August 8, 2011


The recently released live action film Captain America: The First Avenger has struck a deep chord with fans of television/ movie adaptations of marvel comics storylines. .Anyone that grew up (or maybe didn’t completely grow up at all) reading Marvel Comics and claim to know their superheroes would definitely know the Captain America story well; of a gaunt youth going by the name of Steve Rogers, who was born during the great depression and lost his dad when he was a adolescent and his mother when he was in his late teens. Becoming appalled by newsreel footage of the Nazis in Europe, Rogers decided to try to join the Army. But, due to his frailty and bad health, he was turned down. A little later his earnest plea is heard by General Chester Phillips of the U.S. Army and young Steve Rogers is selected for a top secret US Government program called “operation rebirth” during WW-II, and is administered a Super-Soldier serum and is exposed to “vita-rays” to accelerate and alleviate the serum’s effect on his body. At the end of that experiment Captain America emerges the pinnacle of human physical perfection. He then goes on to spearhead the American onslaught against Nazi Germany.

Old school Marvel aficionados will care for the fact that “Captain America: The First Avenger” remains dedicated to the original comic book storyline; loyal almost to a fault. Everybody else will love this movie as well, particularly for the thoroughly honest way this movie has been made.

Actor Chris Evans, who plays the title character in Friday’s release of “Captain America: The First Avenger,” put on 15 lbs. of muscle to play the role.

Making the movie wasn’t as simple as one would buy prednisone 5mg think; the people involved with the making of the movie had to figure out how the six-foot something Evans, who they’d managed to turn into a remarkably muscled specimen, was going to fit into the role of a frail young Steve Rodgers before the experiment. It may seem that shooting the part of ‘Skinny Steve’ before Evans gained all that muscle would have been the sensible thing to do. But wait a minute; take some time out here to picture Evans prior to bulking up, think back the Fantastic Four movies where Chris Evans played The Human Torch. So now you know that even at that point, passing Evans off as a wan skinny Steve Rogers would have been a stretch and would have involved altering the storyline to make it so that Steve used to be a normal human male. We already know, from the surprising loyalty to the comic that the makers have shown for the comic book, that even mulling over that adjustment would have been sacrilege.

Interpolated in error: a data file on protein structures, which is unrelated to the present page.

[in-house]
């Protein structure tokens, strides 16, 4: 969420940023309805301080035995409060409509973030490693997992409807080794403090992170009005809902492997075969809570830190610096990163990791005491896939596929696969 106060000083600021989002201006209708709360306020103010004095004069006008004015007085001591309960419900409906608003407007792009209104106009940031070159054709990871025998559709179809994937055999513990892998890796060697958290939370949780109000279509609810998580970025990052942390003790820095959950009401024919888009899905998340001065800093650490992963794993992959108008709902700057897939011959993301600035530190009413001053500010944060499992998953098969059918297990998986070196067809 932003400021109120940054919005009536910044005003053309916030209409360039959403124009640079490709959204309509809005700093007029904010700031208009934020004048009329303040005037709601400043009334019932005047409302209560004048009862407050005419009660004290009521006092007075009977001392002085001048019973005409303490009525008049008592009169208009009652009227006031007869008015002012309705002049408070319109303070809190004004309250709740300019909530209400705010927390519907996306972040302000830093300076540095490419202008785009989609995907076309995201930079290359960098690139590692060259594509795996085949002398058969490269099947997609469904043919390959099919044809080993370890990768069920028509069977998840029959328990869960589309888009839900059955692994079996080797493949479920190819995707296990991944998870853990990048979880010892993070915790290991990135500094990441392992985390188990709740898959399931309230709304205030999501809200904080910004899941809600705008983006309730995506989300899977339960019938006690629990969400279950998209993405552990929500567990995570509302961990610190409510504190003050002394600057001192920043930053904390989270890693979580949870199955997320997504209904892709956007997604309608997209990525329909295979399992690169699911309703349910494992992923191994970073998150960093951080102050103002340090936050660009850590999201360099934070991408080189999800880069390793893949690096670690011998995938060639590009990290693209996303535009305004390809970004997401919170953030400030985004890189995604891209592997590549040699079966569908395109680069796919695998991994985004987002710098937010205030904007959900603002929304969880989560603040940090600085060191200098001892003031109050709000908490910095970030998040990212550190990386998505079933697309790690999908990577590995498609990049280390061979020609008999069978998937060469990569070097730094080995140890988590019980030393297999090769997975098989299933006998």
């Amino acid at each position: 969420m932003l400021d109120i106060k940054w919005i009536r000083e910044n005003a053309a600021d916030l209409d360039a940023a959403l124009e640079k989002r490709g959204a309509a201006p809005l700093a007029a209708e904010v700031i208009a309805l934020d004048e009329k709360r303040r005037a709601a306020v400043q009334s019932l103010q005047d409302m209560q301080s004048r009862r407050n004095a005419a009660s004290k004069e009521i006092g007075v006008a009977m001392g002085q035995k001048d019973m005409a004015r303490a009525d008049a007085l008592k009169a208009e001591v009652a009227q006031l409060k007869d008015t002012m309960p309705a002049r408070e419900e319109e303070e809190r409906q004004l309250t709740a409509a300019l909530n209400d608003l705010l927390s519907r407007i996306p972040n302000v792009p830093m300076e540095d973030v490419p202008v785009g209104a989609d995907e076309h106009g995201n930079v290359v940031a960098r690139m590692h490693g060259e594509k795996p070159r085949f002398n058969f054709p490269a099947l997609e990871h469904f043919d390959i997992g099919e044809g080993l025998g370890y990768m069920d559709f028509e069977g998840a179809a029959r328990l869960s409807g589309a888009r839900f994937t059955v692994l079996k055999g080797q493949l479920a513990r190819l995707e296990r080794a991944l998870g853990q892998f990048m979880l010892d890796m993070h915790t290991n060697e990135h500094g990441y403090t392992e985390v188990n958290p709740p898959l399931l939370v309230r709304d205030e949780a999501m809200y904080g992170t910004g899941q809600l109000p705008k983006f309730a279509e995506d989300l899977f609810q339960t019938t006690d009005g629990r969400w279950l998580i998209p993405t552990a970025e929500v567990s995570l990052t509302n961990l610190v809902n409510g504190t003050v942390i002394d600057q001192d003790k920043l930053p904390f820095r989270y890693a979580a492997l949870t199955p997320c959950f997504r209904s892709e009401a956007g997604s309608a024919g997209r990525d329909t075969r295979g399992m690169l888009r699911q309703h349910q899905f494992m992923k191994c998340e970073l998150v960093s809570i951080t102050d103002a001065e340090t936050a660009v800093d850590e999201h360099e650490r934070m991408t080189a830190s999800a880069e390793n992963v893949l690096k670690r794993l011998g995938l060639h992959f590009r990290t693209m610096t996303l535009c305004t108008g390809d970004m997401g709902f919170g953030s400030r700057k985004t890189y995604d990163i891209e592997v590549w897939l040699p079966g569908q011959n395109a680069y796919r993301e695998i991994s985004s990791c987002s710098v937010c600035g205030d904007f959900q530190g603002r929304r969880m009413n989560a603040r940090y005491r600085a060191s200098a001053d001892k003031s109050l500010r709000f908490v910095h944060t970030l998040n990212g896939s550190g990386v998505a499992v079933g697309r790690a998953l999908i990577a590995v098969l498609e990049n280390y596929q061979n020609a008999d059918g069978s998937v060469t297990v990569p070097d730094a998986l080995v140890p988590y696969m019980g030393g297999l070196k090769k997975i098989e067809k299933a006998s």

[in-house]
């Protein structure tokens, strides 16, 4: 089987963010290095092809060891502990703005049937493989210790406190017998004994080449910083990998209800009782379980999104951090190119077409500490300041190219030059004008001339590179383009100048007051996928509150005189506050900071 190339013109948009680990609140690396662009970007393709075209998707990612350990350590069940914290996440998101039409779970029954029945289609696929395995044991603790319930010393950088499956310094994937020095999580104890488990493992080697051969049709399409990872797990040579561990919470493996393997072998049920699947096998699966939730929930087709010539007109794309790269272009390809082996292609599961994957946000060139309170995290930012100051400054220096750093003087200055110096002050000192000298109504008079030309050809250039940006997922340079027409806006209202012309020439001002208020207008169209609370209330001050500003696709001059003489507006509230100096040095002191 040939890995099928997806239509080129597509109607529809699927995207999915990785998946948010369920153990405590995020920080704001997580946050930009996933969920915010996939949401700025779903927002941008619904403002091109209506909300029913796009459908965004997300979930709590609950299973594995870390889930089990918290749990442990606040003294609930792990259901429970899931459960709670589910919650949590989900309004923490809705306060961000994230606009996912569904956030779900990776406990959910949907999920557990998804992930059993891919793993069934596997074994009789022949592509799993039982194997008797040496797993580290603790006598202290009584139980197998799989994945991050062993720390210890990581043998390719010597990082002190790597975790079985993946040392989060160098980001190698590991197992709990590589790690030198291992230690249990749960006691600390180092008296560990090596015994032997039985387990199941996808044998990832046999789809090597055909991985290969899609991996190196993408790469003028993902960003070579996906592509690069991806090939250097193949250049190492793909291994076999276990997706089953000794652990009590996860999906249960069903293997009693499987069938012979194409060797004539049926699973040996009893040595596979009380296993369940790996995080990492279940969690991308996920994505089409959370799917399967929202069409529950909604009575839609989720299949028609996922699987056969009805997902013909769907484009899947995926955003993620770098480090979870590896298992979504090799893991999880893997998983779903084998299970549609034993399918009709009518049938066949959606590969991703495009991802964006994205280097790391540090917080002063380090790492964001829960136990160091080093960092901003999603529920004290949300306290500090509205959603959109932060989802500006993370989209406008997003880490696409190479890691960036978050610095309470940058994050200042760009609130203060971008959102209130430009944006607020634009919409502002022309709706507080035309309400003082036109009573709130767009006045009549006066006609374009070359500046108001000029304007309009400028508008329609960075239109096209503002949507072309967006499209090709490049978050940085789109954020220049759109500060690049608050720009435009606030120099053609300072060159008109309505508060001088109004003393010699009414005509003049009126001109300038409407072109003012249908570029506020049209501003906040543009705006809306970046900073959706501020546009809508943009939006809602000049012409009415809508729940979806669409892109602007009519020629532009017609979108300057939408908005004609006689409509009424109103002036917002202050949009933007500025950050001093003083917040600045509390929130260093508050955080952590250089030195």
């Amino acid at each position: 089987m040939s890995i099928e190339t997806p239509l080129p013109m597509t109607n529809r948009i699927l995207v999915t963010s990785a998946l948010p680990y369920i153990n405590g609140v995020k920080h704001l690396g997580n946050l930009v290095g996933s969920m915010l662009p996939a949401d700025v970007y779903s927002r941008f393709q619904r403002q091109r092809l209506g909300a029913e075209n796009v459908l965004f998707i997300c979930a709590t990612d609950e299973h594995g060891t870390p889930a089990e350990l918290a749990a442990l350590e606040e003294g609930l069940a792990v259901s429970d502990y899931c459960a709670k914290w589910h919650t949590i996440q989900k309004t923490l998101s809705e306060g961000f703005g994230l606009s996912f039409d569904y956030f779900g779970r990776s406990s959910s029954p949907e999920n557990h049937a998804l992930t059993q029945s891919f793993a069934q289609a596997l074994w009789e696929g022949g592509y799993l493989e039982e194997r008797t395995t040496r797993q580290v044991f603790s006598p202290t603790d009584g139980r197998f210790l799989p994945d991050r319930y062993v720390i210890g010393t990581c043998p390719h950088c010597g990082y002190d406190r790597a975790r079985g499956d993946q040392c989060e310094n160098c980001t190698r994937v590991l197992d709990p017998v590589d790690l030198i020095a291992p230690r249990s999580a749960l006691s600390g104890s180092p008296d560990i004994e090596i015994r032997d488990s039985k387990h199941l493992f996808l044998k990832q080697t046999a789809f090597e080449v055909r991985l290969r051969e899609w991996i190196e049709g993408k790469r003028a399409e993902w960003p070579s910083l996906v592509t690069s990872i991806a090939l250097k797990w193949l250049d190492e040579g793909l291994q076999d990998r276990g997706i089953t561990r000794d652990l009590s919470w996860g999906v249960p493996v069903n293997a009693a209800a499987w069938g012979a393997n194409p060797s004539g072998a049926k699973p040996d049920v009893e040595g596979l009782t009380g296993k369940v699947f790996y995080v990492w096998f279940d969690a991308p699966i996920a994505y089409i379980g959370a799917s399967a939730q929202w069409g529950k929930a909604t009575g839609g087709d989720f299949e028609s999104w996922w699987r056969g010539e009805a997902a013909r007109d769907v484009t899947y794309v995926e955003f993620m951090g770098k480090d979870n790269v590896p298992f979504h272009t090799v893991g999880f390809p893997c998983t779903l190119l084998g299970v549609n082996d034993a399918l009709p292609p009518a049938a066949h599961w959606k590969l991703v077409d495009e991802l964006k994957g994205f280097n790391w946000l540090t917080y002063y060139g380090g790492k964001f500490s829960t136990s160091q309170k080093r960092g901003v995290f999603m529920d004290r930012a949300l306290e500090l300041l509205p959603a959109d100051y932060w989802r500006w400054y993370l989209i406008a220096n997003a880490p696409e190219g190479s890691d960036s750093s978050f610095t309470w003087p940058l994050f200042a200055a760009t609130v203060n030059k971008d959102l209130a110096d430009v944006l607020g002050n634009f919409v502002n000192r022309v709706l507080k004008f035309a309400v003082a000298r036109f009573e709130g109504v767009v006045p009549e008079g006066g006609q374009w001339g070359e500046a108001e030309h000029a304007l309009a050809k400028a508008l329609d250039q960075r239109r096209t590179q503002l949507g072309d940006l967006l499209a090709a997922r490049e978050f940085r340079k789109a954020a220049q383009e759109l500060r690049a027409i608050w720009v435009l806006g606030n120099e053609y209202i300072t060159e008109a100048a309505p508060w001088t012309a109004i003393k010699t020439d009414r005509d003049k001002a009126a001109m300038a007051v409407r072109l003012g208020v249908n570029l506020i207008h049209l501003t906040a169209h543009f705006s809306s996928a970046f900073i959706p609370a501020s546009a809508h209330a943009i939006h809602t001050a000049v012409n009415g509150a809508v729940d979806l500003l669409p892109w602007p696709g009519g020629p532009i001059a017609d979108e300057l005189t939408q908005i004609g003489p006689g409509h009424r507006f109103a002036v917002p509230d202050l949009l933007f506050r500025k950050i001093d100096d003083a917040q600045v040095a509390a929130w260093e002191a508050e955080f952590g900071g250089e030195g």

Initially, director Joe Johnston used the ‘body-double and head-replacement’, but that did not pan out too well as the body double could not replicate the original actor’s movement well.

The filmmakers now decided to use a technology called “shrinking”: essentially erasing portions of Chris Evan’s muscular body on screen. The filmmakers used a “shrinking” technique and computers to basically erase portions of Evans’ strong physique on screen. It involved reshaping the jaw line, shrinking the skeleton, particularly the shoulders to make them look slimmer.

The makers of the movie admit that this part was more harrowing than any of the more impressive special effects that were put in and the movie has not disappointed.

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